Say you toss a coin and see tails, and repeat the toss. How many consecutive tails would you need to establish that a coin is biased ($P_{heads} < 0.5$)

Null: $P_{heads} = p = 0.5$

So need $(1-p)^n < 0.05$ to establish bias at 95% confidence one sided

$=> 0.5^n < 0.05$

$=> n > \frac{log(0.05)} {log(0.5)}$

$=> n >= 5$

So it seems like we only need 5 tails to conclude that coin is biased?? That seems very low. Is there something I'm missing?



Yes. However, you'd have to be really careful how you used this criterion of getting five Tails in a row to declare a coin as biased. (More-straightforward tests look at the overall balance between Heads and Tails.)

In the experiment below, I simulated 1000 tosses of a fair coin. The longest run of Tails in those 1000 tosses was of length 8. The R procedure rle counts runs of Heads (1's) and Tailz (0's).

x = rbinom(1000, 1, .6)
Run Length Encoding
  lengths: int [1:511] 1 5 2 1 1 1 2 1 1 1 ...
  values : int [1:511] 1 0 1 0 1 0 1 0 1 0 ...
[1] 8

This same sequence of 1000 tosses happened to have a run of 10 Heads.

[1] 10
  • $\begingroup$ Good point, however, I was mainly implying that you tossed n times, and only observed tails- not that you observed n consecutive tails in a longer chain of tosses. Sorry for the confusion. $\endgroup$
    – dayum
    May 23 at 1:59
  • $\begingroup$ I guessed that's want you intended. But it might be a slippery slope. What if you got a run of six Tails after seeing just one Head? $\endgroup$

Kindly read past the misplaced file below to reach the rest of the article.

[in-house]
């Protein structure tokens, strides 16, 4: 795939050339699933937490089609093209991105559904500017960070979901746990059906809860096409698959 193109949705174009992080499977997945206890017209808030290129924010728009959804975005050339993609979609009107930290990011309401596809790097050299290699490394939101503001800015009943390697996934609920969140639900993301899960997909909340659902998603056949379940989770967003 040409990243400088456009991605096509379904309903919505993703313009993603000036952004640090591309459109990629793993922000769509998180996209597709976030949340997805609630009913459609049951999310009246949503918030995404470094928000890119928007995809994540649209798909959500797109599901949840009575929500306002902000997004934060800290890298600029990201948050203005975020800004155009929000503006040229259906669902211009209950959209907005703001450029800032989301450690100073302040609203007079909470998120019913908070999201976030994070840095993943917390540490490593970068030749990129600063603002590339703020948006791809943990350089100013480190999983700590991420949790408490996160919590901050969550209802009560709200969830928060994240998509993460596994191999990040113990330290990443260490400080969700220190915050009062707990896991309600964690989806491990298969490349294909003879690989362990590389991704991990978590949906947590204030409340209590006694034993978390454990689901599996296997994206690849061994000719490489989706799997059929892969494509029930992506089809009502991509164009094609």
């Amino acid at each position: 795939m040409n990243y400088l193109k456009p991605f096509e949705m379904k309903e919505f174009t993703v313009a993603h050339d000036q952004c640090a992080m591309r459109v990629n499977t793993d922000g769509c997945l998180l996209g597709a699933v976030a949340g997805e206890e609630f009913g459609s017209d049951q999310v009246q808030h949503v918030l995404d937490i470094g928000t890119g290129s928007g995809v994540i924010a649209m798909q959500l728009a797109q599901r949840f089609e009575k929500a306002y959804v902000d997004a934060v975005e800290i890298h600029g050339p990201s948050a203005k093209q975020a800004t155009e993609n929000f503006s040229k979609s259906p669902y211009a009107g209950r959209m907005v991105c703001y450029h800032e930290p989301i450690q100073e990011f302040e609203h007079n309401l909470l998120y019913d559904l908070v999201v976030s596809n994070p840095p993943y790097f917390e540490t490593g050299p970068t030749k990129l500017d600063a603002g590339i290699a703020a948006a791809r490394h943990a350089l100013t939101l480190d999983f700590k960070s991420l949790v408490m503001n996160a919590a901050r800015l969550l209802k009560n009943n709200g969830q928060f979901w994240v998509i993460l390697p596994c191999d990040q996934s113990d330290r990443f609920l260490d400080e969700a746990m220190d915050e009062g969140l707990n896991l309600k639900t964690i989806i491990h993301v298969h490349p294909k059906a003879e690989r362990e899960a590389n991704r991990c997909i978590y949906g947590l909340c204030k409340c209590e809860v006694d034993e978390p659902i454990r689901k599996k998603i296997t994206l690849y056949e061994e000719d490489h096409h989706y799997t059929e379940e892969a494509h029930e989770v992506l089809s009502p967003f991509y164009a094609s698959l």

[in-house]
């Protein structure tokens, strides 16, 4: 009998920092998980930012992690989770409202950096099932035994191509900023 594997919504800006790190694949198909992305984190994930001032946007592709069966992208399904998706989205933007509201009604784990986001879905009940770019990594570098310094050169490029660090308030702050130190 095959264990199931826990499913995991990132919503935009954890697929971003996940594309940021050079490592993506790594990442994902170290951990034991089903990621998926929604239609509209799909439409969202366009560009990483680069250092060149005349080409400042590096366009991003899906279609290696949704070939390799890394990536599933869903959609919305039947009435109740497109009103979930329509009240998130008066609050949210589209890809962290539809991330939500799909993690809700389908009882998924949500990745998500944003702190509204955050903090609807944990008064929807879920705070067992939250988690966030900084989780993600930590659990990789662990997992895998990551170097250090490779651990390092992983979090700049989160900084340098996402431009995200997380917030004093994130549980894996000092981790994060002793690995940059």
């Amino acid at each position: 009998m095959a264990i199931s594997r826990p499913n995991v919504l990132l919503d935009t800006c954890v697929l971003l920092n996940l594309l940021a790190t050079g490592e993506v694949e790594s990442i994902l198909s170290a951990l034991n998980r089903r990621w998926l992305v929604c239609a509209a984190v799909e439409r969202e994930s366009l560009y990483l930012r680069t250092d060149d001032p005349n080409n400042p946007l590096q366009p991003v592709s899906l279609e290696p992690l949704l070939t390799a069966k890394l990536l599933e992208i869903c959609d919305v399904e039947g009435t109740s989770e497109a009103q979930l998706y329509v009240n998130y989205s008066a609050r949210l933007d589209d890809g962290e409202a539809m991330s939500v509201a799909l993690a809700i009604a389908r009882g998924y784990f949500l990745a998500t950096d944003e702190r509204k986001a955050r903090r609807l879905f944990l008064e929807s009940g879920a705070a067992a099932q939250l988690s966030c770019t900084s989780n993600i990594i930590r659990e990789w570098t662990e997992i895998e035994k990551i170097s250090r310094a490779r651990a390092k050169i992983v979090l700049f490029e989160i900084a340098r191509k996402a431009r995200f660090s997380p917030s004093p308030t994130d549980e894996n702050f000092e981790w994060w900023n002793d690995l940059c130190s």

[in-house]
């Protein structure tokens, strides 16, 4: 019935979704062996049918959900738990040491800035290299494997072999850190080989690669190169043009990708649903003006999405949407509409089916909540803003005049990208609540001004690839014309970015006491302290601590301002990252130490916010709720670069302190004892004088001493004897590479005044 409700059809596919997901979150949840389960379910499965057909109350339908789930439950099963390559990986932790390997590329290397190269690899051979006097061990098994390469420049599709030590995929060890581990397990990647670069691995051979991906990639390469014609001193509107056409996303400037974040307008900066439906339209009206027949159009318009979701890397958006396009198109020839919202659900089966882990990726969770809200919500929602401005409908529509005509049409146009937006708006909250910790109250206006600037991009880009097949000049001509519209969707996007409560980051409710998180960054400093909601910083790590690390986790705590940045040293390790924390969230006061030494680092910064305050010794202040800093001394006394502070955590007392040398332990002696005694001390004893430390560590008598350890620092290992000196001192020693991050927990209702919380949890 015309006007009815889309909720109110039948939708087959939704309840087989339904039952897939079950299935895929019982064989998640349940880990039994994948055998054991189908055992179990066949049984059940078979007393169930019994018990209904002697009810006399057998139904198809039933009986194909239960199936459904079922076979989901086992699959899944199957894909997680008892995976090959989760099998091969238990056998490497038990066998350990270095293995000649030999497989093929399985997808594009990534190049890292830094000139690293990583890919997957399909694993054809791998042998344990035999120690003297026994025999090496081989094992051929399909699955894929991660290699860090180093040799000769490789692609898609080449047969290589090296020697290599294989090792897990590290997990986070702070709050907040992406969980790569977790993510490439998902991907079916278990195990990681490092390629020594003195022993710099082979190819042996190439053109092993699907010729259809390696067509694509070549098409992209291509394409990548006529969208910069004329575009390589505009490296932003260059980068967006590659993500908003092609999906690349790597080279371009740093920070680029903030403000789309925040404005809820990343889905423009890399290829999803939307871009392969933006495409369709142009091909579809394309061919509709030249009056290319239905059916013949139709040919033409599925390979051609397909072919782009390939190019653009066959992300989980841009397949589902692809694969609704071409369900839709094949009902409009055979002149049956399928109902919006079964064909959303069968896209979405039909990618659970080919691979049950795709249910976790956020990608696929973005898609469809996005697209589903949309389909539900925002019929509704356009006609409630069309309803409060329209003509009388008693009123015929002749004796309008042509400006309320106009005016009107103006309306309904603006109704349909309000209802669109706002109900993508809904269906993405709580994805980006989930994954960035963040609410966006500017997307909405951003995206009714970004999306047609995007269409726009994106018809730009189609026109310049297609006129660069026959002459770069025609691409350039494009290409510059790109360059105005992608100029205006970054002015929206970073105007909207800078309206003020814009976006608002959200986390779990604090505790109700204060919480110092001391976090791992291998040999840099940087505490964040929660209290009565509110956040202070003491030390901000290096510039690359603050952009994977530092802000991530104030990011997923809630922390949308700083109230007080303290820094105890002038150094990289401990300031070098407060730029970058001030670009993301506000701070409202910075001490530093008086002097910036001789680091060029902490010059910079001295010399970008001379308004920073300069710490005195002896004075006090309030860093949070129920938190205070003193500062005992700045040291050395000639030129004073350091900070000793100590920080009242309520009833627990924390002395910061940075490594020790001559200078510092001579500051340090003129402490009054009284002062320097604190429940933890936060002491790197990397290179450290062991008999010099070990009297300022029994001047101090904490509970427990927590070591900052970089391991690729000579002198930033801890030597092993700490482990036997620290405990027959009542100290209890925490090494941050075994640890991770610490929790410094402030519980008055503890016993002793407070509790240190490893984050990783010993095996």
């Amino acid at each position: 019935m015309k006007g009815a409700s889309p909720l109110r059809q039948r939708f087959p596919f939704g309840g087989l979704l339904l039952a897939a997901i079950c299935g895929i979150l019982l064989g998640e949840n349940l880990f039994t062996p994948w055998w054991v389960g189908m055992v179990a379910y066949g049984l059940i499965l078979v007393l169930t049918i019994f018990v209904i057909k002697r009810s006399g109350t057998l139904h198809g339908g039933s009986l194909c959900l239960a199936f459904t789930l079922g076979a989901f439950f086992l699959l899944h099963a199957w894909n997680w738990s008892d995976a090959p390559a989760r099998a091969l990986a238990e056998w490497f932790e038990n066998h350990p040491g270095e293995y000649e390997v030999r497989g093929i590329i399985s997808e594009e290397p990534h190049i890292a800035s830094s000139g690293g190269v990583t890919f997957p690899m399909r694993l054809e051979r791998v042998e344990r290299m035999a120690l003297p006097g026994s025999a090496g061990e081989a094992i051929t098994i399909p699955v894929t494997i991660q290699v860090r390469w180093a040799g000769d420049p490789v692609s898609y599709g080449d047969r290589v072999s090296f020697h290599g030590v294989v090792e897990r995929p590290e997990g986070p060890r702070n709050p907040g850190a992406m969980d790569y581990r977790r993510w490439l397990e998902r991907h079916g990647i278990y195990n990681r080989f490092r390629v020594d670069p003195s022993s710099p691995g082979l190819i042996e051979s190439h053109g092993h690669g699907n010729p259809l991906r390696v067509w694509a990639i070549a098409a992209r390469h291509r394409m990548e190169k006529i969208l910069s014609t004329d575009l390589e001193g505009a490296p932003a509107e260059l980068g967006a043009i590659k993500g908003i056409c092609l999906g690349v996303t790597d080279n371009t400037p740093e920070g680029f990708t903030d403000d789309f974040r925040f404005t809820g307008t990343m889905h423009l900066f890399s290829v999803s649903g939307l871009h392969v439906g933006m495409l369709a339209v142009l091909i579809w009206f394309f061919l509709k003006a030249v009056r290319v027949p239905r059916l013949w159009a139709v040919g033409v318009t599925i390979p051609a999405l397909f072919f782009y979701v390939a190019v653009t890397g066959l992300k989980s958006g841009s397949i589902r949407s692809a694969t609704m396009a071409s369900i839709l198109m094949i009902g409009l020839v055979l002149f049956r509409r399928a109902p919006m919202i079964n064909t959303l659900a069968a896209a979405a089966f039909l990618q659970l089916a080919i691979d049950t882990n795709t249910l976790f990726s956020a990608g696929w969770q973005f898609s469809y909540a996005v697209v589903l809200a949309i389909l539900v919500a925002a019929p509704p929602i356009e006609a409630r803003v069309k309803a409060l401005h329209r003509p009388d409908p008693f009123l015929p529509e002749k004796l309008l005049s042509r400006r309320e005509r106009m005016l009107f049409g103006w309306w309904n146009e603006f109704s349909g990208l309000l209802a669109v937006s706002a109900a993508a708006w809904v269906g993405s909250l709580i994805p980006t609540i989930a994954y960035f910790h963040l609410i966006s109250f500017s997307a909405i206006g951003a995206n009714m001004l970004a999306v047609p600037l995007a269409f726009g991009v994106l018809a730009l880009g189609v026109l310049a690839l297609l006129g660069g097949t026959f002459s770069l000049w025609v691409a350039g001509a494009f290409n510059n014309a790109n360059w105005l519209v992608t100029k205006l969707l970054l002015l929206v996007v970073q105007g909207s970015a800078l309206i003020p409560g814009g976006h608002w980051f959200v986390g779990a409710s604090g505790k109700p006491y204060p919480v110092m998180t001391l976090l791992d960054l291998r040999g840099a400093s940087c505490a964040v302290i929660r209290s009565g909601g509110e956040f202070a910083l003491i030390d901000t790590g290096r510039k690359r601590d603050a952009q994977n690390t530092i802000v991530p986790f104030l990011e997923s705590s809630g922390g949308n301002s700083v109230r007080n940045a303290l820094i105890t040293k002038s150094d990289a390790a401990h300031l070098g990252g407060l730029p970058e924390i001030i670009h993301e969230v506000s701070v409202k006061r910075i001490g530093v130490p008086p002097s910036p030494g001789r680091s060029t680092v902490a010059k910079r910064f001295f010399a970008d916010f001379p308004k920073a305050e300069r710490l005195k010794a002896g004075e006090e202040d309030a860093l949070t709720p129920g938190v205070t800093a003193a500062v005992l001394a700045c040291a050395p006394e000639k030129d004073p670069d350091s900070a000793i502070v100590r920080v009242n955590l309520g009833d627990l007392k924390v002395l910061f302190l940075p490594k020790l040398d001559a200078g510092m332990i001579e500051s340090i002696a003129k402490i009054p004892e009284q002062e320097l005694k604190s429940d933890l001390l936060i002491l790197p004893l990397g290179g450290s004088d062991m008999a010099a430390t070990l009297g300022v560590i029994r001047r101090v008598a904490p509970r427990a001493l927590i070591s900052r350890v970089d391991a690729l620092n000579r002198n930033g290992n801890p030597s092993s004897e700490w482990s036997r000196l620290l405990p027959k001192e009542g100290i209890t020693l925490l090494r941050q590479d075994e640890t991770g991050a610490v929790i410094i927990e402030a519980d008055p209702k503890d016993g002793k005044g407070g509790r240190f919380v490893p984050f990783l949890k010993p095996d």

– BruceET
    May 23 at 2:10

Rather than counting tails, I would prefer to calculate a minimum sample size to conclude whether the coin may be biased. Here is one way this can be done, using Chebyshev's inequality. The following formula uses this inequality to get a sample size needed to estimate a mean that is within $\epsilon$ of the true one with probability $1-\delta$, given that we have an upper bound on the variance $\sigma^2$: $$ceil(\frac{\sigma^2}{\delta\epsilon^2}).$$

In this case, the variance is bounded above by 1/4, which is the maximum variance a Bernoulli random variable can have, namely the variance for a fair coin ($(1/2)(1-1/2)$).

For example, we choose $\epsilon=1/10$ and $\delta=1/20$ (so we have a 95% confidence interval that the true probability is between 4/10 and 6/10), then we should flip the coin at least—$$t=ceil(\frac{\frac{1}{4}^2}{\frac{1}{20}*\frac{1}{10}^2}) = 125$$ times, count the number of heads, and divide by the number of flips to get the estimated probability of heads, which will be within 1/10 of the true probability at a 95% chance.

Another way is Hoeffding's inequality. Using the same notation as before, the sample size for random variables in [0, 1] (including Bernoulli random variables) is— $$ceil(\frac{\ln(2/\delta)}{2\epsilon^2}), $$ so that the same example becomes— $$ceil(\frac{\ln(2/\frac{1}{20})}{2\frac{1}{10}^2}) = 185.$$

See also the reference below.


  • Jiang, L., Hickernell, F.J., "Guaranteed Monte Carlo Methods for Bernoulli Random Variables", arXiv:1411.1151 [math.NA], 2014.

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